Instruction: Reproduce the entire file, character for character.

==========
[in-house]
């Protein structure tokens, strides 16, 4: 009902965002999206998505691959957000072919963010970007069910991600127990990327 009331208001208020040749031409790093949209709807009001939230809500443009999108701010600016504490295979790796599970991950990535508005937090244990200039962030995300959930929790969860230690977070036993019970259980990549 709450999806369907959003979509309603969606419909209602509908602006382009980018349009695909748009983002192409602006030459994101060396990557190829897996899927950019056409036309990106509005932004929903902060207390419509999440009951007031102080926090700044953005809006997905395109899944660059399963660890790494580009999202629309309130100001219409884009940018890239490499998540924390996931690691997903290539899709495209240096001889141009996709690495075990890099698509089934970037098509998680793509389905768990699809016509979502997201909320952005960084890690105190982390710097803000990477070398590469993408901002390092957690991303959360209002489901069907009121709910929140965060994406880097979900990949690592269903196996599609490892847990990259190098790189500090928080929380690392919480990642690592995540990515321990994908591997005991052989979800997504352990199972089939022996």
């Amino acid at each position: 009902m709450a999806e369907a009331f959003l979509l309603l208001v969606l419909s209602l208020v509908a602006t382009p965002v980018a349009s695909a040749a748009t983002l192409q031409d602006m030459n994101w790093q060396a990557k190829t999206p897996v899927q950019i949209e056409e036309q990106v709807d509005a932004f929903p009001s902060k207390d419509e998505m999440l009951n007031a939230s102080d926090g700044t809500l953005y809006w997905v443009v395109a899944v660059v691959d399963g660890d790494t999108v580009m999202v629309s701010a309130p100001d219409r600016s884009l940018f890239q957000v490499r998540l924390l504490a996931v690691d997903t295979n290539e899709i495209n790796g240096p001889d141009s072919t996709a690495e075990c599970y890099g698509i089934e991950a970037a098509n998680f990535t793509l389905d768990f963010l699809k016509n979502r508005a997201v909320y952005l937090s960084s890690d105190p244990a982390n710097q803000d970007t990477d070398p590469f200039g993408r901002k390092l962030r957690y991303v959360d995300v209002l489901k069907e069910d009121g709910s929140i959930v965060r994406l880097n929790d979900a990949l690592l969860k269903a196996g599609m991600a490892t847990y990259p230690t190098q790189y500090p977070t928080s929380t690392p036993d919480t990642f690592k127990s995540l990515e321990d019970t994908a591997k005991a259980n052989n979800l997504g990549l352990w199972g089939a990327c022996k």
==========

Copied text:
[in-house]
């Protein structure tokens, strides 16, 4: 009902965002999206998505691959957000072919963010970007069910991600127990990327 009331208001208020040749031409790093949209709807009001939230809500443009999108701010600016504490295979790796599970991950990535508005937090244990200039962030995300959930929790969860230690977070036993019970259980990549 709450999806369907959003979509309603969606419909209602509908602006382009980018349009695909748009983002192409602006030459994101060396990557190829897996899927950019056409036309990106509005932004929903902060207390419509999440009951007031102080926090700044953005809006997905395109899944660059399963660890790494580009999202629309309130100001219409884009940018890239490499998540924390996931690691997903290539899709495209240096001889141009996709690495075990890099698509089934970037098509998680793509389905768990699809016509979502997201909320952005960084890690105190982390710097803000990477070398590469993408901002390092957690991303959360209002489901069907009121709910929140965060994406880097979900990949690592269903196996599609490892847990990259190098790189500090928080929380690392919480990642690592995540990515321990994908591997005991052989979800997504352990199972089939022996």
């Amino acid at each position: 009902m709450a999806e369907a009331f959003l979509l309603l208001v969606l419909s209602l208020v509908a602006t382009p965002v980018a349009s695909a040749a748009t983002l192409q031409d602006m030459n994101w790093q060396a990557k190829t999206p897996v899927q950019i949209e056409e036309q990106v709807d509005a932004f929903p009001s902060k207390d419509e998505m999440l009951n007031a939230s102080d926090g700044t809500l953005y809006w997905v443009v395109a899944v660059v691959d399963g660890d790494t999108v580009m999202v629309s701010a309130p100001d219409r600016s884009l940018f890239q957000v490499r998540l924390l504490a996931v690691d997903t295979n290539e899709i495209n790796g240096p001889d141009s072919t996709a690495e075990c599970y890099g698509i089934e991950a970037a098509n998680f990535t793509l389905d768990f963010l699809k016509n979502r508005a997201v909320y952005l937090s960084s890690d105190p244990a982390n710097q803000d970007t990477d070398p590469f200039g993408r901002k390092l962030r957690y991303v959360d995300v209002l489901k069907e069910d009121g709910s929140i959930v965060r994406l880097n929790d979900a990949l690592l969860k269903a196996g599609m991600a490892t847990y990259p230690t190098q790189y500090p977070t928080s929380t690392p036993d919480t990642f690592k127990s995540l990515e321990d019970t994908a591997k005991a259980n052989n979800l997504g990549l352990w199972g089939a990327c022996k």